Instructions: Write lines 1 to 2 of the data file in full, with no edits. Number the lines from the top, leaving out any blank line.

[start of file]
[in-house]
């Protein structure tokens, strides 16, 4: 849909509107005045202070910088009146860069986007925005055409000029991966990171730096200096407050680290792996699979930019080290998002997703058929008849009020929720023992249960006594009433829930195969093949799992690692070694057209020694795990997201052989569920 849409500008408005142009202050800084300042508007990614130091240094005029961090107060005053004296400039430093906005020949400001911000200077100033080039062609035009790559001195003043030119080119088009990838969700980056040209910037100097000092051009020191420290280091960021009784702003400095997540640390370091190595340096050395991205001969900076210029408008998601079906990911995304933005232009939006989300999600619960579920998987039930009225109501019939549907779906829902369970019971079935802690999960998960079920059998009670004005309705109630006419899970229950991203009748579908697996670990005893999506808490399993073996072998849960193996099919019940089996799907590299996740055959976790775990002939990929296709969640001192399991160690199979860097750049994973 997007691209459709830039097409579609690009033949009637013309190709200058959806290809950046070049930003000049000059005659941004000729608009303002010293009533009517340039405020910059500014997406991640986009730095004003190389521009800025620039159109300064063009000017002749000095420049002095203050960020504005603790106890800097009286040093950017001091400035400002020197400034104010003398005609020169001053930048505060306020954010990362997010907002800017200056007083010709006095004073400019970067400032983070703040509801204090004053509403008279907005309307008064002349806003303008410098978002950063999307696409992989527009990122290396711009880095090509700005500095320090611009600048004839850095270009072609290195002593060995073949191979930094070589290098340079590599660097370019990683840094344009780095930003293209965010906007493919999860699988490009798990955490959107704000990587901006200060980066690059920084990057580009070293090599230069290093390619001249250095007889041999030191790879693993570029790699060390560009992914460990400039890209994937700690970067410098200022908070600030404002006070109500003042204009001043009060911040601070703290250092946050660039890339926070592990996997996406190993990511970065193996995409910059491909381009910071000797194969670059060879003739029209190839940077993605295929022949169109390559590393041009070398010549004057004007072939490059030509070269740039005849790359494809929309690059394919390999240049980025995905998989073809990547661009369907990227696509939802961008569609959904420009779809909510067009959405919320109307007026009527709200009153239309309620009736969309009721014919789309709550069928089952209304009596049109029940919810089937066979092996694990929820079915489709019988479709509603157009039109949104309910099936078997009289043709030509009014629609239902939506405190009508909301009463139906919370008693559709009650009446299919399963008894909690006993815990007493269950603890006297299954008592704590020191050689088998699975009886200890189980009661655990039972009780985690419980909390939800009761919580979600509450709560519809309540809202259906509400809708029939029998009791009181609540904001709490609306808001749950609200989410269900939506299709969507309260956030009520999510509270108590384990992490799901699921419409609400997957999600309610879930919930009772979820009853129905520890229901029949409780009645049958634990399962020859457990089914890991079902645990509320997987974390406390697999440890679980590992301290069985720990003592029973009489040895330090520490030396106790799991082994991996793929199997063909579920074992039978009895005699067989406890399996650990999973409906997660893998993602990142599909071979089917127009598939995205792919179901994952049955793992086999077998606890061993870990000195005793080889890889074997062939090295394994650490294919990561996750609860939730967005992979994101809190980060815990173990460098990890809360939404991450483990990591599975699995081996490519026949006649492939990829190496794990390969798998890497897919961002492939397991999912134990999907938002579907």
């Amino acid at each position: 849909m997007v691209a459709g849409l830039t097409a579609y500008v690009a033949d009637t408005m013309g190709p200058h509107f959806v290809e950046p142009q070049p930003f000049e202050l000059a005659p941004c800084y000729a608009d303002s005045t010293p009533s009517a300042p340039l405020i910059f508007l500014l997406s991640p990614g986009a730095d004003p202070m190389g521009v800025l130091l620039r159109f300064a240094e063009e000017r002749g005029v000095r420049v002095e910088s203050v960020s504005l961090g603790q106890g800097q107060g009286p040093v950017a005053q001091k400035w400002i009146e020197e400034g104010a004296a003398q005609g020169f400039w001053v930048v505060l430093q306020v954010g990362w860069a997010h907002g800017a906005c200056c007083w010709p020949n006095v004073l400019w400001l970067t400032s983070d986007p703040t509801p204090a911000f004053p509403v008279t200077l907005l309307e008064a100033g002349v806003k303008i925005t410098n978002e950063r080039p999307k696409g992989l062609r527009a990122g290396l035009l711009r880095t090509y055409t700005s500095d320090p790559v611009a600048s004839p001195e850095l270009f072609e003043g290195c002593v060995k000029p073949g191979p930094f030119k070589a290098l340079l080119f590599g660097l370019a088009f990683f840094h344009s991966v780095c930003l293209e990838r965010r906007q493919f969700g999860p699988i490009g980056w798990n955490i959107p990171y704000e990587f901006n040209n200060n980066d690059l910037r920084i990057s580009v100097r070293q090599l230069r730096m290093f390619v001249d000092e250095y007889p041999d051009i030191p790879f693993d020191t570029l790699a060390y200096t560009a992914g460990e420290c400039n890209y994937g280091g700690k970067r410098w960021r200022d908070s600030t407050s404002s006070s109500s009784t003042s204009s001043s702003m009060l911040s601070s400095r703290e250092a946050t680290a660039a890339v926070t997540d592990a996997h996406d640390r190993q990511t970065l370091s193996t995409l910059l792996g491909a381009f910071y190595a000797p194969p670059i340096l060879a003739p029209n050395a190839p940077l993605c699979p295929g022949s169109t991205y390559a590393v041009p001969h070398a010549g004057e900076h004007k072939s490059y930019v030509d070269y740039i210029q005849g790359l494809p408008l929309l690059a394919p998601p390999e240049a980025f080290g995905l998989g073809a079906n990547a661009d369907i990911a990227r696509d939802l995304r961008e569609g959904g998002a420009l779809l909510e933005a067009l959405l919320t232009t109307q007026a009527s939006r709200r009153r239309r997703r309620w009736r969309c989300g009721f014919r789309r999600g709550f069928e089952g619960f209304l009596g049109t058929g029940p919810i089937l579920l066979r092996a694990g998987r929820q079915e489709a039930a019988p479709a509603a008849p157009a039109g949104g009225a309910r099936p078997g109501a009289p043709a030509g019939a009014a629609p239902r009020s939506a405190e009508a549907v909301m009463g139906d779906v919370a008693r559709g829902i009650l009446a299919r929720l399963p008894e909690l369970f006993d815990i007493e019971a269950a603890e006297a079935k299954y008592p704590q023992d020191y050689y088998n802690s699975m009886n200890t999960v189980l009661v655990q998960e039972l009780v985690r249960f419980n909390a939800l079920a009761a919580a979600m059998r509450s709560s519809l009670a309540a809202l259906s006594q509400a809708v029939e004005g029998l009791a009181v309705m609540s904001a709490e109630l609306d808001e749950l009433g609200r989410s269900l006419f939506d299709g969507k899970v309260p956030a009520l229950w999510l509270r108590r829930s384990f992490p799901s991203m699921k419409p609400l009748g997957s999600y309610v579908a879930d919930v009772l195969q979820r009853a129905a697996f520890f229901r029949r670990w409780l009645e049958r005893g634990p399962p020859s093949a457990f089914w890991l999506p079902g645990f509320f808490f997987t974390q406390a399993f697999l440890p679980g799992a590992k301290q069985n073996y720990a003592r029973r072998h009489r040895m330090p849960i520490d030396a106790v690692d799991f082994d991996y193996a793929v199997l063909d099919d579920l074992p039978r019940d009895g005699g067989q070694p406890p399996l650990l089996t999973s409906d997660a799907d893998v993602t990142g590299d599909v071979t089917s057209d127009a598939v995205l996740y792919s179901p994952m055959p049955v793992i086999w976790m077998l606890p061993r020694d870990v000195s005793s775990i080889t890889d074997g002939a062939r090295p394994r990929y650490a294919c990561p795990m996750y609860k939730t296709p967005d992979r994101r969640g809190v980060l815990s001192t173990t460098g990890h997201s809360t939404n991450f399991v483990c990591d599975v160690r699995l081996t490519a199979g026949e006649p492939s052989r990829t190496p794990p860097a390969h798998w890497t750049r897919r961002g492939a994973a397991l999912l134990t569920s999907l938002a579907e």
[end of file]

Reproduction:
[in-house]
């Protein structure tokens, strides 16, 4: 849909509107005045202070910088009146860069986007925005055409000029991966990171730096200096407050680290792996699979930019080290998002997703058929008849009020929720023992249960006594009433829930195969093949799992690692070694057209020694795990997201052989569920 849409500008408005142009202050800084300042508007990614130091240094005029961090107060005053004296400039430093906005020949400001911000200077100033080039062609035009790559001195003043030119080119088009990838969700980056040209910037100097000092051009020191420290280091960021009784702003400095997540640390370091190595340096050395991205001969900076210029408008998601079906990911995304933005232009939006989300999600619960579920998987039930009225109501019939549907779906829902369970019971079935802690999960998960079920059998009670004005309705109630006419899970229950991203009748579908697996670990005893999506808490399993073996072998849960193996099919019940089996799907590299996740055959976790775990002939990929296709969640001192399991160690199979860097750049994973 997007691209459709830039097409579609690009033949009637013309190709200058959806290809950046070049930003000049000059005659941004000729608009303002010293009533009517340039405020910059500014997406991640986009730095004003190389521009800025620039159109300064063009000017002749000095420049002095203050960020504005603790106890800097009286040093950017001091400035400002020197400034104010003398005609020169001053930048505060306020954010990362997010907002800017200056007083010709006095004073400019970067400032983070703040509801204090004053509403008279907005309307008064002349806003303008410098978002950063999307696409992989527009990122290396711009880095090509700005500095320090611009600048004839850095270009072609290195002593060995073949191979930094070589290098340079590599660097370019990683840094344009780095930003293209965010906007493919999860699988490009798990955490959107704000990587901006200060980066690059920084990057580009070293090599230069290093390619001249250095007889041999030191790879693993570029790699060390560009992914460990400039890209994937700690970067410098200022908070600030404002006070109500003042204009001043009060911040601070703290250092946050660039890339926070592990996997996406190993990511970065193996995409910059491909381009910071000797194969670059060879003739029209190839940077993605295929022949169109390559590393041009070398010549004057004007072939490059030509070269740039005849790359494809929309690059394919390999240049980025995905998989073809990547661009369907990227696509939802961008569609959904420009779809909510067009959405919320109307007026009527709200009153239309309620009736969309009721014919789309709550069928089952209304009596049109029940919810089937066979092996694990929820079915489709019988479709509603157009039109949104309910099936078997009289043709030509009014629609239902939506405190009508909301009463139906919370008693559709009650009446299919399963008894909690006993815990007493269950603890006297299954008592704590020191050689088998699975009886200890189980009661655990039972009780985690419980909390939800009761919580979600509450709560519809309540809202259906509400809708029939029998009791009181609540904001709490609306808001749950609200989410269900939506299709969507309260956030009520999510509270108590384990992490799901699921419409609400997957999600309610879930919930009772979820009853129905520890229901029949409780009645049958634990399962020859457990089914890991079902645990509320997987974390406390697999440890679980590992301290069985720990003592029973009489040895330090520490030396106790799991082994991996793929199997063909579920074992039978009895005699067989406890399996650990999973409906997660893998993602990142599909071979089917127009598939995205792919179901994952049955793992086999077998606890061993870990000195005793080889890889074997062939090295394994650490294919990561996750609860939730967005992979994101809190980060815990173990460098990890809360939404991450483990990591599975699995081996490519026949006649492939990829190496794990390969798998890497897919961002492939397991999912134990999907938002579907």